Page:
To even the odds, there's an eclectic selection of weapons and vehicles to acquire in each stage. The default firearm is a pistol with infinite ammo, plus ten grenades, but there are various weapon pick-ups to make things easier. Heavy weapons include machine guns, rocket launchers, heat-seeking missiles, shotguns, laser cannons, exploding RC cars, grenade launchers, katanas, and a flamethrower, because flamethrowers are awesome. Heavy weapons take up ammo, which is possible to find, but it's not common. Besides a boatload of firepower, there's various vehicles to pilot as well. The Metal Slug is the most common one you'll find, and it's a tank equipped with a Gatling gun and artillery shells. Other vehicles include a motorcycle, a submarine, a plane, plus animals such as camels and donkeys. Nothing strikes fear into the heart of the enemy more than camels equipped with machine guns.
|Yes, that's a giant enemy crab, now attack it's weak point|
for massive damage!
Compilations tend to have titles which aren't as good as the others in the roster, but Metal Slug Anthology is one of the instances where every title is fun to play. All of the games in this collection are solid, with my personal favorites being Metal Slug 2/Metal Slug X and Metal Slug 3. Metal Slug 4 is fine, even though it recycles a lot of content from past entries, while Metal Slug 6 is probably the most difficult entry. Besides featuring seven games to play, the collection also has various extras to unlock via tokens which are rewarded whenever you beat any of the games. These include art galleries, music, and an interview with the creators of the series.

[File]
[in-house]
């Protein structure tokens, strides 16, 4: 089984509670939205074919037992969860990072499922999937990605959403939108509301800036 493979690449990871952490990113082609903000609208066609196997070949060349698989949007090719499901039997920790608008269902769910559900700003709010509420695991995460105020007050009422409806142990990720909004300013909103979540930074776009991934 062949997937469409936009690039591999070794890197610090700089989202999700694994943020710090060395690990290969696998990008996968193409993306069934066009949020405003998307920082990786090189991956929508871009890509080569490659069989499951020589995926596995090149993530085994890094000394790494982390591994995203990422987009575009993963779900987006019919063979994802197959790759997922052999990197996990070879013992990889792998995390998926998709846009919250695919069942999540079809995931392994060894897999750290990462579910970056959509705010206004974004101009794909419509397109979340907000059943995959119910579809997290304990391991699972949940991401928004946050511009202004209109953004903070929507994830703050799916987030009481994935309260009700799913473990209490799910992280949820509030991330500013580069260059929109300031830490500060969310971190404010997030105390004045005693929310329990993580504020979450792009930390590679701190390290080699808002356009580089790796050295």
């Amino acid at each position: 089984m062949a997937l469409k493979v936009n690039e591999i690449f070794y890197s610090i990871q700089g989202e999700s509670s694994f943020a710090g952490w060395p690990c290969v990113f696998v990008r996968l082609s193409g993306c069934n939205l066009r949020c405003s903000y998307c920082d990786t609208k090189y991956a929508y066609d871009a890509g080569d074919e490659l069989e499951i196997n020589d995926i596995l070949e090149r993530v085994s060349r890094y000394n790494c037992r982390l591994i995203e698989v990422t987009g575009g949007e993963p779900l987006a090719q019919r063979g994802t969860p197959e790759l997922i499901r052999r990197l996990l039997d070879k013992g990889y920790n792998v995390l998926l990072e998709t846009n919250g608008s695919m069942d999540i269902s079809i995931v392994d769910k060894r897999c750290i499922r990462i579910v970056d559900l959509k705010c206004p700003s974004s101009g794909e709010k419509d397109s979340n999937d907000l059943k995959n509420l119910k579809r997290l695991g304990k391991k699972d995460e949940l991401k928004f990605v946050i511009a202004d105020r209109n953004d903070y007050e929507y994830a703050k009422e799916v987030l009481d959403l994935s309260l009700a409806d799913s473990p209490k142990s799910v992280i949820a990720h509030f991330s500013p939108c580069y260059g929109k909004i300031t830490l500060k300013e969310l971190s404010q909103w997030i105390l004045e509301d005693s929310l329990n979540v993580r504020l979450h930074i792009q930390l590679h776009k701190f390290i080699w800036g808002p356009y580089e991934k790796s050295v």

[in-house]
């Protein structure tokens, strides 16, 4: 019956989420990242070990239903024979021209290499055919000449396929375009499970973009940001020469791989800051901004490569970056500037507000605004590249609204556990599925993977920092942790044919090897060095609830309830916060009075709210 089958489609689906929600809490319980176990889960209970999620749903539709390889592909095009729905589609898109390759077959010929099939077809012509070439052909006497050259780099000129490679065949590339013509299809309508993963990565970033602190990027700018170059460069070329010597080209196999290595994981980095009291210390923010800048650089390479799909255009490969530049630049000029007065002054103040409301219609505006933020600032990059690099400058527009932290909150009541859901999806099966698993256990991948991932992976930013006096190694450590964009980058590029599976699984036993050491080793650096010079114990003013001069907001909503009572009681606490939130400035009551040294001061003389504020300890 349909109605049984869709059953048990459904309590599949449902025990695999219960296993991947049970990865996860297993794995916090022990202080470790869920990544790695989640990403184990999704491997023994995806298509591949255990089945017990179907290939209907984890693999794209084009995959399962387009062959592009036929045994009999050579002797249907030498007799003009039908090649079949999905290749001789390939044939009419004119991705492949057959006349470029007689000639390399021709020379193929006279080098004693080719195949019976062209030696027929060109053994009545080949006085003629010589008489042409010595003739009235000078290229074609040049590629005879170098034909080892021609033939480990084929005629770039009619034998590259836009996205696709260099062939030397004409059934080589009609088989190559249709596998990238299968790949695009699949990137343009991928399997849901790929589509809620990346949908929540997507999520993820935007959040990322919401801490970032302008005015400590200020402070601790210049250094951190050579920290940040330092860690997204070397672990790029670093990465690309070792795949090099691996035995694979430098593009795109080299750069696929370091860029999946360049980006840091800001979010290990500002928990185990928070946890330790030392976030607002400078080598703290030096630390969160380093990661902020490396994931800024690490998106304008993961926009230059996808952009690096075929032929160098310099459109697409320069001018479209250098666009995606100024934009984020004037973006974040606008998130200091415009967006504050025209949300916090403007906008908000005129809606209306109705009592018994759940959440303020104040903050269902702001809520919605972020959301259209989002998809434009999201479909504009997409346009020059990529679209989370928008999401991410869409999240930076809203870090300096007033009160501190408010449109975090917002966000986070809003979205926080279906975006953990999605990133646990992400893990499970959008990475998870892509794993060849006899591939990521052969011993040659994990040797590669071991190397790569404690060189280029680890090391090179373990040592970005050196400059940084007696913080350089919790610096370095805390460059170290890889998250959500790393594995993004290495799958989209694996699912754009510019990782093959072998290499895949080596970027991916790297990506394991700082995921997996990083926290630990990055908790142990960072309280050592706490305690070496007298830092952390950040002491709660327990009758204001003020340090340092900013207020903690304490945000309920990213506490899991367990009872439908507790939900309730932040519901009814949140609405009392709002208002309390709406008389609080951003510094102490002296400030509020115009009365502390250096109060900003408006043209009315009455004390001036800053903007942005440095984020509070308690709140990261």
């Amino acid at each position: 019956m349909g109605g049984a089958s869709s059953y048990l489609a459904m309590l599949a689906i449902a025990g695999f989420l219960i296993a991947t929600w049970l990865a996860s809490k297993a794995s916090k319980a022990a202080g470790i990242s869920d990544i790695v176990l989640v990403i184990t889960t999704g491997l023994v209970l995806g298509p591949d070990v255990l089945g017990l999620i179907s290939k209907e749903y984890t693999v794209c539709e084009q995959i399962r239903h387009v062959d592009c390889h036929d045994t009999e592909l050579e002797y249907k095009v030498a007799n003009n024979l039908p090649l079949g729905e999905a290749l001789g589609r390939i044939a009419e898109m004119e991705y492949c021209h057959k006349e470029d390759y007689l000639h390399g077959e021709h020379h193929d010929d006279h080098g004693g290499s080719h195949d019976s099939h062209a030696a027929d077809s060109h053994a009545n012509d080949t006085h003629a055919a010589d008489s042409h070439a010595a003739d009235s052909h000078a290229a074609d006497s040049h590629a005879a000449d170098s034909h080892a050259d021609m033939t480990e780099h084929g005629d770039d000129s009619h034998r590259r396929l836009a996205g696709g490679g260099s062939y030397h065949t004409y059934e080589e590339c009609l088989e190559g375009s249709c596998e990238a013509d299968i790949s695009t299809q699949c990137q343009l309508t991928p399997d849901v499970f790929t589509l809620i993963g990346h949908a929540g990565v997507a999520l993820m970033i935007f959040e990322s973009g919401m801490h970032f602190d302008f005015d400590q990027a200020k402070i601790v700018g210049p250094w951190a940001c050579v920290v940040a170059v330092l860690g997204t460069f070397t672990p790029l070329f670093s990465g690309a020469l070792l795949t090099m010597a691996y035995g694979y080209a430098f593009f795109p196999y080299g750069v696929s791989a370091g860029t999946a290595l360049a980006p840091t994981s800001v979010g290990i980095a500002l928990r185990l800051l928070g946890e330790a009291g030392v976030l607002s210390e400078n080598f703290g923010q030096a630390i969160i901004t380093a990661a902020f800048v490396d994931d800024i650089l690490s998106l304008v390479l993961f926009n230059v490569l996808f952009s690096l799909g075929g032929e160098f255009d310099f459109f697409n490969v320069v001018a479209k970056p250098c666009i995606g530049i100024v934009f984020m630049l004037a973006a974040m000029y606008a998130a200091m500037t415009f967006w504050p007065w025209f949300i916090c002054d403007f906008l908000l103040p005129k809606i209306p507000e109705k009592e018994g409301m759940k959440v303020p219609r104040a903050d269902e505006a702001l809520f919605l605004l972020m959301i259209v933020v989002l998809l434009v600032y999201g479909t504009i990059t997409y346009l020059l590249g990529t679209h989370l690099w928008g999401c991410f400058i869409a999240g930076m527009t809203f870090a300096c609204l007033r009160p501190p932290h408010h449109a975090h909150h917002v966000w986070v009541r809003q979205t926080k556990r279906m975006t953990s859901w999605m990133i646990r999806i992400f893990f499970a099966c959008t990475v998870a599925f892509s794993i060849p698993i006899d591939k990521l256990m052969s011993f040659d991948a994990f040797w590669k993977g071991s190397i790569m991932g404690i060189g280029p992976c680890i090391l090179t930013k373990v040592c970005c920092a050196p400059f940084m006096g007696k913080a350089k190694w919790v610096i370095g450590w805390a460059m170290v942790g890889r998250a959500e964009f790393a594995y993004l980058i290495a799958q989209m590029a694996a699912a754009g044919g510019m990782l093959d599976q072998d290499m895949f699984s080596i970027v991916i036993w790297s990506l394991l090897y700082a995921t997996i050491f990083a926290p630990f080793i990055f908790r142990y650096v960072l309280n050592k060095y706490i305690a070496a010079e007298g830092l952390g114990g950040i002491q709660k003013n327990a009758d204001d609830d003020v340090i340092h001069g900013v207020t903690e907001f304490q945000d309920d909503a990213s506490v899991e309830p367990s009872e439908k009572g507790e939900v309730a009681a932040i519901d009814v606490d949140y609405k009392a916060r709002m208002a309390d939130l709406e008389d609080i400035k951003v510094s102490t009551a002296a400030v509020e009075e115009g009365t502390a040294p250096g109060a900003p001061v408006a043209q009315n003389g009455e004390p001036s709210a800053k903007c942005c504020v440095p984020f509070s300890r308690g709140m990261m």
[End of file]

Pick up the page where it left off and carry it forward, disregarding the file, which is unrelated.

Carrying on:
On other consoles, Metal Slug Anthology controls well, but the Wii version boasts a selection of gimmicky options in addition to the traditional methods. Using the Wii remote and holding it sideways like an NES controller feels good, as does the Gamecube controller, but for some reason, the makers of Anthology tacked on a bevy of novelty options. Why would I want to hold the Wii remote like a joystick and tilt it to move the character? Why would I want to only use the nunchuck? Considering this came out not long after the Wii's release, it only feels like the developers are trying to cash in on the motion-control craze than anything else.
SNK games are renewed for their impressive 2D graphics, and Metal Slug is no exception. Characters, locations, and animations look fantastic, and I like the comical details put into the sprites and backgrounds, which only adds to the game's sense of humor. However, the Wii version suffers from tons of loading that occurs whenever you're transitioning from one part of the level to the next; oddly, Metal Slug 6 is the only one to not such issues. Slowdown is frequent as well in Metal Slug 2 whenever there's too much action, but the re-release, Metal Slug X, fixes this problem. Voice acting is limited to a handful of catchphrases and enemy screams, all of which are hilarious to hear. The music for all the games is excellent, although the audio in Metal Slug 4 sounds compressed, but it's not a huge issue.
|Michael Bay would be proud.|
FINAL SCORE: 7/10 (WII VERSION), 8/10 (OTHER CONSOLES)